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Figure 1: Pre- and post-intervention measures of Nutrition Quotient (NQ) of 5-year-old South Korean children participating in the intervention program, by sex and weight status.1) Defined based on age- and sex-specific BMI percentiles from the 2007 Korea National Growth Chart; underweight (< 10th percentile); normal weight (10th percentile ≤ BMI < 85th percentile); overweight (≤ 85th percentile). 2) Total NQ score (0 to 100 points) = sum of [checklist item score (0-100) × item weight within NQ] 3) NQ grade: Five dietary behavioral stages (Highest: 80.9-100, High: 73.8-80.8, Medium: 56.5-73.7, Low: 47.6-56.4, Lowest: 0-47.5) were assigned according to the total NQ score ranged from 0 to 100 points and a higher score indicated better dietary behaviors. Significant differences were shown between pre- and post-intervention by Paired t-test; *P < 0.05, **P < 0.01, ***P < 0.001. No statistically significant differences were detected at pre- and post-intervention among the three groups by weight status.

Mentions: Fig. 1 shows stratified NQ changes by sex and weight status. Total NQ score significantly increased (66.4 to 67.9, P < 0.05) after the intervention. Balance factor, which evaluates consumption of various food groups, significantly improved (57.3 to 62.9, P < 0.001) regardless of sex and weight status; however, score for regularity of meals only significantly improved in underweight children (66.2 vs. 71.7, P < 0.01). Normal weight children showed higher scores for balance, diversity, and practice factors than underweight and overweight groups.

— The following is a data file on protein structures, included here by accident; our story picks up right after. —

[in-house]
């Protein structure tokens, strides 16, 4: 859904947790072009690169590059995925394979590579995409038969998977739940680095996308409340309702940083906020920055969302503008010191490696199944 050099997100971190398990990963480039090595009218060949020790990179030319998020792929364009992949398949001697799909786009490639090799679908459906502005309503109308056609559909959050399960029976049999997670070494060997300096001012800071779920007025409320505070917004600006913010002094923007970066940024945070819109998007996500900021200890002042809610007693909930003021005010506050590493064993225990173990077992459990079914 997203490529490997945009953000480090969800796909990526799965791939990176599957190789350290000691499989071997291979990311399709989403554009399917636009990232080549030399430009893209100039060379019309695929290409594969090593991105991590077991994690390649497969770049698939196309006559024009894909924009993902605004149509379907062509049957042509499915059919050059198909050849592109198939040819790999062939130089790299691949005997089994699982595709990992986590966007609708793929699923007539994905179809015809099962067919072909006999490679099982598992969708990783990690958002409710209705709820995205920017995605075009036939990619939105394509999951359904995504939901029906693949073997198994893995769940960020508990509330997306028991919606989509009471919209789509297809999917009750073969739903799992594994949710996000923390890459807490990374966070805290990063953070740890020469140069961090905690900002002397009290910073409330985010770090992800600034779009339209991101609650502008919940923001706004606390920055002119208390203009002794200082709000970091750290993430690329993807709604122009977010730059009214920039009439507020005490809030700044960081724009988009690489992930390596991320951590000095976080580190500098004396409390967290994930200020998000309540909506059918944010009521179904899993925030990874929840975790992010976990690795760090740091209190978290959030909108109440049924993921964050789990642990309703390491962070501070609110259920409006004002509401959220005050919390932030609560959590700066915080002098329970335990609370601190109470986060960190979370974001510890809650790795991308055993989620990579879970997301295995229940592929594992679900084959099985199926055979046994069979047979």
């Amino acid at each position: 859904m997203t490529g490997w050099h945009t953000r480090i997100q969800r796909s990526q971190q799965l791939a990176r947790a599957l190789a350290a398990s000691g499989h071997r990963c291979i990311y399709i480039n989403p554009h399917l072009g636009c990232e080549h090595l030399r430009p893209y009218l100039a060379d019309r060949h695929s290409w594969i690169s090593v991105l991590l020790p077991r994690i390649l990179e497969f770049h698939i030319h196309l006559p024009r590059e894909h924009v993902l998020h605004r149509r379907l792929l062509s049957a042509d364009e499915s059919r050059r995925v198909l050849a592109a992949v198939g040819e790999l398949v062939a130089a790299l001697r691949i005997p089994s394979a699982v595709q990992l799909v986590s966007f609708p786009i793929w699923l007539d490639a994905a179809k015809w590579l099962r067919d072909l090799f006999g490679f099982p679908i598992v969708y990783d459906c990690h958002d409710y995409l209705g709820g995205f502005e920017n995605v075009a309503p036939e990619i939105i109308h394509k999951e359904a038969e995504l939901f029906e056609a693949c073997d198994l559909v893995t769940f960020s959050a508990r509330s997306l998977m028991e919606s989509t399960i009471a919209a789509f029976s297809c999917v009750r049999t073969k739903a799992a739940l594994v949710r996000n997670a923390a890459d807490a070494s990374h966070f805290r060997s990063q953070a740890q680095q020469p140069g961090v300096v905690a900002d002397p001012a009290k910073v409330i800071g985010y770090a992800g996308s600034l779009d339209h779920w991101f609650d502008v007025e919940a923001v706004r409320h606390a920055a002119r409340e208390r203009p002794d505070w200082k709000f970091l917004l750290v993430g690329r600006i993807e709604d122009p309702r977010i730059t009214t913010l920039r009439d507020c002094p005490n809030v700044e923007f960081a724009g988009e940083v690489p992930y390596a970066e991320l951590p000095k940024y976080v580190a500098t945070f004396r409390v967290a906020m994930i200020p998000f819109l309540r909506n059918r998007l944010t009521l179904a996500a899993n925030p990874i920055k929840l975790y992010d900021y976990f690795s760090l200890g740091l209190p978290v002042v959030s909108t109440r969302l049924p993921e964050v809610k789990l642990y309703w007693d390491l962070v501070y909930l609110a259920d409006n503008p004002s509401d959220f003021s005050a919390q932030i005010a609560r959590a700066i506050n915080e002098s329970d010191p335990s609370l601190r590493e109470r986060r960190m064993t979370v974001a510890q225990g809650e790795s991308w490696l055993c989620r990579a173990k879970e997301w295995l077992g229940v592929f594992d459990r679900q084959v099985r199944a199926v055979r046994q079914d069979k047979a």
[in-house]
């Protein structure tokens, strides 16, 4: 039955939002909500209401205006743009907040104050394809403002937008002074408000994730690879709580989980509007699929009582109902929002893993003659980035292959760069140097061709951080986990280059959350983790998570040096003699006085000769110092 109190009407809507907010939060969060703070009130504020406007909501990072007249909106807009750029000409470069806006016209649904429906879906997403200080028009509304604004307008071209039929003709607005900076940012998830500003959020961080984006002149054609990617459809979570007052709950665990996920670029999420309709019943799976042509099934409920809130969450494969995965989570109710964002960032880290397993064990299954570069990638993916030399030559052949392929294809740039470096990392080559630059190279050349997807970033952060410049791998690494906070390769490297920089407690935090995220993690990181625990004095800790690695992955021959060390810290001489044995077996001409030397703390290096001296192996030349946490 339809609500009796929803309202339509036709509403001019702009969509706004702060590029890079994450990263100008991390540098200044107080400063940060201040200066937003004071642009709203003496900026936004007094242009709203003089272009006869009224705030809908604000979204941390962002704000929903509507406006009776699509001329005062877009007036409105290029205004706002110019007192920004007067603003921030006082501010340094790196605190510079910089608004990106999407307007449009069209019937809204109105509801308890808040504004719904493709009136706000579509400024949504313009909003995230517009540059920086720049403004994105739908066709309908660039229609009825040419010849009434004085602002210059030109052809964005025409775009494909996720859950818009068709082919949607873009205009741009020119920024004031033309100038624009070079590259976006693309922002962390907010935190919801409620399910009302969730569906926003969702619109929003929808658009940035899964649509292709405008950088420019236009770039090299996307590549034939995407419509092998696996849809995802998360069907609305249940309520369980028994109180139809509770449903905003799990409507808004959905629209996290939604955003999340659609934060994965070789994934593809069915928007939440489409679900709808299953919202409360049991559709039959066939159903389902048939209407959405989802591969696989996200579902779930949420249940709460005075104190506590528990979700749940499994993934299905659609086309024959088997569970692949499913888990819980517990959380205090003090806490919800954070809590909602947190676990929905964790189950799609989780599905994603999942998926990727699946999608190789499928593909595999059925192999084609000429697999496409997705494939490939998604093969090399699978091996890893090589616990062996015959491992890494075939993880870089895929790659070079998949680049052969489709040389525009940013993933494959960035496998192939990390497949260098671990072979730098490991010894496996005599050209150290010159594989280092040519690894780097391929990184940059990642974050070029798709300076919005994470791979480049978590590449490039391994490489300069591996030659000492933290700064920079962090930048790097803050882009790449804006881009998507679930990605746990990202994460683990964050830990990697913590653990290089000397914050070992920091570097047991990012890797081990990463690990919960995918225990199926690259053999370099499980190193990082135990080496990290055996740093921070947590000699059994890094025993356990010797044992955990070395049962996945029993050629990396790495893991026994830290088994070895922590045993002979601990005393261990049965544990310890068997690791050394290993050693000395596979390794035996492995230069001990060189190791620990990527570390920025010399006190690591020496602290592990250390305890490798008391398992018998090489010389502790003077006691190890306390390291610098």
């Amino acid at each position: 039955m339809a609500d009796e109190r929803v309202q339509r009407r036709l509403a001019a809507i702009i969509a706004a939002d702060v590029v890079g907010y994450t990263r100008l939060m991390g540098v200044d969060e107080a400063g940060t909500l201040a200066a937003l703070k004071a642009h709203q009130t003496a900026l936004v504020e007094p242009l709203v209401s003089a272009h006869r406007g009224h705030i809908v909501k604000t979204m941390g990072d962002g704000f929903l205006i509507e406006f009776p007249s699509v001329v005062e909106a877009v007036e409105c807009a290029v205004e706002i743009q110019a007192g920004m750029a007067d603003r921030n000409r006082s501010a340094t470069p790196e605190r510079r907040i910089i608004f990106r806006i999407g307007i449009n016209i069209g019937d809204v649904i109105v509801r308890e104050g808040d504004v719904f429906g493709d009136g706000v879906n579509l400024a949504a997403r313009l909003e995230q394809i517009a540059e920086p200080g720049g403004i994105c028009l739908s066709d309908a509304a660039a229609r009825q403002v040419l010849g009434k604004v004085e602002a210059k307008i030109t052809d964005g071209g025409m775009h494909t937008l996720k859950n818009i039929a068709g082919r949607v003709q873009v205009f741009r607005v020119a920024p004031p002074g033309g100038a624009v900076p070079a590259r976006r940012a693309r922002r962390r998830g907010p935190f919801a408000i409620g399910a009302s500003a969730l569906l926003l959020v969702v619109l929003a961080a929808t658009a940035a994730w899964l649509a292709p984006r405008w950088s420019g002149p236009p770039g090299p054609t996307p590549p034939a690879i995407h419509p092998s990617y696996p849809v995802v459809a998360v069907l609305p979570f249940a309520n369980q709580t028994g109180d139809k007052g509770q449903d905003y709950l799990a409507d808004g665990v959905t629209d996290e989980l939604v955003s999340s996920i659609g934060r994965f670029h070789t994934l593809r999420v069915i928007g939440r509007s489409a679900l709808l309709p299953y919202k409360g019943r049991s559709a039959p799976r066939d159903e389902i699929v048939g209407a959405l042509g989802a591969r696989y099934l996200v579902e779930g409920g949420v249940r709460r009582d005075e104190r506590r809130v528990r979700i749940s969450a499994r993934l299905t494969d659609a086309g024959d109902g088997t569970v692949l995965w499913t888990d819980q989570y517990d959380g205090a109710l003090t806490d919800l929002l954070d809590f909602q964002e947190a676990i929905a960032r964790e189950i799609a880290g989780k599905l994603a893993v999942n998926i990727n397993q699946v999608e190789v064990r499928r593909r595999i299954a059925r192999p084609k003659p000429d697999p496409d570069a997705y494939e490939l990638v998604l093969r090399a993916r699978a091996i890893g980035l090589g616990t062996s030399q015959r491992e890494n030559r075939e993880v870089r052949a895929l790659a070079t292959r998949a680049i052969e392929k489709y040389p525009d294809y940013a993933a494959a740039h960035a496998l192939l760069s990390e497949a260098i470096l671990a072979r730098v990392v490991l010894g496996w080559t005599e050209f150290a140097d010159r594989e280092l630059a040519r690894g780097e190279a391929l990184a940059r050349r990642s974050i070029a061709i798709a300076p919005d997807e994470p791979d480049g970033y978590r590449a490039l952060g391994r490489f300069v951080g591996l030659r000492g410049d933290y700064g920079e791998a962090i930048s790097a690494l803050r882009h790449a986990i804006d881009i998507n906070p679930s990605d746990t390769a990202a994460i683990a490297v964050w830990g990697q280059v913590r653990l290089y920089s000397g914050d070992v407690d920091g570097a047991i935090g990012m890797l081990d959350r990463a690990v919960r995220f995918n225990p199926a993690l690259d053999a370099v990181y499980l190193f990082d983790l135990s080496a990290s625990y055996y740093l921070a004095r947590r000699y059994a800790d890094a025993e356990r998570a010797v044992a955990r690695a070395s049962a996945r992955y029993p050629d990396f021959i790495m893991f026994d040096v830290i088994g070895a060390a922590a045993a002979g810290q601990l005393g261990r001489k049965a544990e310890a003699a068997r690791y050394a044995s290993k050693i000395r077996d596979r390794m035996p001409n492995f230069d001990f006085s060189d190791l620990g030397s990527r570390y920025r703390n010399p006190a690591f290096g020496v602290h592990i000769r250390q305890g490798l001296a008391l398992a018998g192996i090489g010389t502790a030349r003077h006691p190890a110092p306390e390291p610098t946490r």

Child health promotion program in South Korea in collaboration with US National Aeronautics and Space Administration: Improvement in dietary and nutrition knowledge of young children
Pre- and post-intervention measures of Nutrition Quotient (NQ) of 5-year-old South Korean children participating in the intervention program, by sex and weight status.1) Defined based on age- and sex-specific BMI percentiles from the 2007 Korea National Growth Chart; underweight (< 10th percentile); normal weight (10th percentile ≤ BMI < 85th percentile); overweight (≤ 85th percentile). 2) Total NQ score (0 to 100 points) = sum of [checklist item score (0-100) × item weight within NQ] 3) NQ grade: Five dietary behavioral stages (Highest: 80.9-100, High: 73.8-80.8, Medium: 56.5-73.7, Low: 47.6-56.4, Lowest: 0-47.5) were assigned according to the total NQ score ranged from 0 to 100 points and a higher score indicated better dietary behaviors. Significant differences were shown between pre- and post-intervention by Paired t-test; *P < 0.05, **P < 0.01, ***P < 0.001. No statistically significant differences were detected at pre- and post-intervention among the three groups by weight status.
© Copyright Policy - open-access
Related In: Results  -  Collection

License
Show All Figures
getmorefigures.php?uid=PMC5037074&req=5